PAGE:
Reference: Moore, Thomas A., A General Relativity Workbook, University Science Books (2013) – Chapter 6; Problem 6.1.
The inverse metric tensor is defined so that
If the metric tensor is viewed as a matrix, then this is equivalent to saying . The transformation property of can be worked out by direct calculation, using the transformation of and the fact that is invariant.
We can try the transformation
Substituting, we get
On line 2 we used and on line 4 we used . Thus is a rank-2 contravariant tensor, and is the inverse of which is a rank-2 covariant tensor. Since the matrix inverse is unique (basic fact from matrix algebra), we can use the standard techniques of matrix algebra to calculate the inverse.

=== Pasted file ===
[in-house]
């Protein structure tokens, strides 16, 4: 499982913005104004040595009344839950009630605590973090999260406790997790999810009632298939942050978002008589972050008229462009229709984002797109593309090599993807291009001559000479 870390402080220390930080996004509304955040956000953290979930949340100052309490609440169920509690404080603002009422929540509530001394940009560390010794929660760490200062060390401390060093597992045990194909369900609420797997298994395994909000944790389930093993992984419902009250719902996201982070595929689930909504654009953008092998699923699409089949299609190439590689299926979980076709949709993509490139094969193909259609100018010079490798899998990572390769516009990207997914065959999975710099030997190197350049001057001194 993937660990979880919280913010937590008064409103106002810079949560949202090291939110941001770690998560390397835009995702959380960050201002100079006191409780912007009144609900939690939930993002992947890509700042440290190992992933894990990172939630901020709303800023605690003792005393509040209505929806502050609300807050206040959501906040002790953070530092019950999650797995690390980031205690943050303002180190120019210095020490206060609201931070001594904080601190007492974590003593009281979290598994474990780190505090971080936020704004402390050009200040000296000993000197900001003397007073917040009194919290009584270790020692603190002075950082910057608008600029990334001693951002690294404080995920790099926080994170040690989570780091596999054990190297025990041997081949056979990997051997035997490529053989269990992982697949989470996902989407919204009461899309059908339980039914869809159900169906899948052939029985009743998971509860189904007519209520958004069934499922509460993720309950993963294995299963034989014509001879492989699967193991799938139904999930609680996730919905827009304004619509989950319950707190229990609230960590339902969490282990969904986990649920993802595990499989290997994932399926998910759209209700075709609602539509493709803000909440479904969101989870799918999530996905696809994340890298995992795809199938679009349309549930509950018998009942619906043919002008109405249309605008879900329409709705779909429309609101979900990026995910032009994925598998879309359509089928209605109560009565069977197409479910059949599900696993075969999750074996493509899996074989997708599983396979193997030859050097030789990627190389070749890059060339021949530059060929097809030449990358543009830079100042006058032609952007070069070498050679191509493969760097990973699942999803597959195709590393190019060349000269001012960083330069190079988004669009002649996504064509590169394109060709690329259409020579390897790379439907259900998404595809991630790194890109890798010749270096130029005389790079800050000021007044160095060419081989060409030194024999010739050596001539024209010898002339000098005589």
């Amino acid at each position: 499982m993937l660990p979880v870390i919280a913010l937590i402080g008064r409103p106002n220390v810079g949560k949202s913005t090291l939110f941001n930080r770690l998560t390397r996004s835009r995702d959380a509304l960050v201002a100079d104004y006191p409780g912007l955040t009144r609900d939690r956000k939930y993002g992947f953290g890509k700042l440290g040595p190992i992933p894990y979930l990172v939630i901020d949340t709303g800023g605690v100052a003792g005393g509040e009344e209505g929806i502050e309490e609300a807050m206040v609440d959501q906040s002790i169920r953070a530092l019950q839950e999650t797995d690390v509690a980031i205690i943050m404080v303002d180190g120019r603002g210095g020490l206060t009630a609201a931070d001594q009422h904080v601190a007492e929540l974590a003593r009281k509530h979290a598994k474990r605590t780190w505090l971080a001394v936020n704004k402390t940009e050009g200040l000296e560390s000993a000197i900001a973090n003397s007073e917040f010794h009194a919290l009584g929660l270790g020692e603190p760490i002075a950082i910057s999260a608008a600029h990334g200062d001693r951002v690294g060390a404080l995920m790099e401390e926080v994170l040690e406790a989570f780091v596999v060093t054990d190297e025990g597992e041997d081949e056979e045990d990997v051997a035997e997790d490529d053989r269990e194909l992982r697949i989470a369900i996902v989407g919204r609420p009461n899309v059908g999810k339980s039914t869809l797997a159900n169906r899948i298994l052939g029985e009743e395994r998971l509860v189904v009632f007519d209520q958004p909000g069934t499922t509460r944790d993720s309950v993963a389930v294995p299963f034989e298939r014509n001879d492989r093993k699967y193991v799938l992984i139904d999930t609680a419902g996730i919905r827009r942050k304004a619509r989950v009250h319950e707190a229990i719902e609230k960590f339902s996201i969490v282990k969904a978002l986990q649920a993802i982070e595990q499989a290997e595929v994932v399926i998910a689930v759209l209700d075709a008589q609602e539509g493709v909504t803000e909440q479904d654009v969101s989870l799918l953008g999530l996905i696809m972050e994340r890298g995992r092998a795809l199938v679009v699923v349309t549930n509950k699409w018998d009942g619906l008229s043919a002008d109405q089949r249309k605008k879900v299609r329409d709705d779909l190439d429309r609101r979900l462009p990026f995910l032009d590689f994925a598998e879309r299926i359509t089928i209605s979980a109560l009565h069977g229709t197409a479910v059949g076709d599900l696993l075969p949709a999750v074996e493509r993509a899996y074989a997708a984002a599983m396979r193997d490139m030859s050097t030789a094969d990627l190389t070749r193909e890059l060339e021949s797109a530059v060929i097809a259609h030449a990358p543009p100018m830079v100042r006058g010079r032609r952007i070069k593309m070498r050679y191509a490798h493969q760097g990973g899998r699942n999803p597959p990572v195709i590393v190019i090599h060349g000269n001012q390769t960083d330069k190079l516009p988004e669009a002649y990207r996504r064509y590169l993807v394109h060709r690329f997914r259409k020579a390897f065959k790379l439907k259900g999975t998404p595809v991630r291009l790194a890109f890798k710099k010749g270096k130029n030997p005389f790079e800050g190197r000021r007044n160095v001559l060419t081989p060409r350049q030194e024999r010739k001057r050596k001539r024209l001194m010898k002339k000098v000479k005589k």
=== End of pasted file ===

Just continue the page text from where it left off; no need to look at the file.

In rectangular coordinates, since the metric is diagonal with all diagonal elements equal to 1. In polar coordinates in 2-d,
so the inverse is
A contravariant vector can be lowered (converted to a covariant vector) by multiplying by :
The covariant vector can be converted back into a contravariant vector by raising its index:
If we start with a vector in rectangular coordinates, we can convert it to polar coordinates:
We can lower these components by multiplying by
The square magnitude is
(No implied sum on the RHS in line 1.)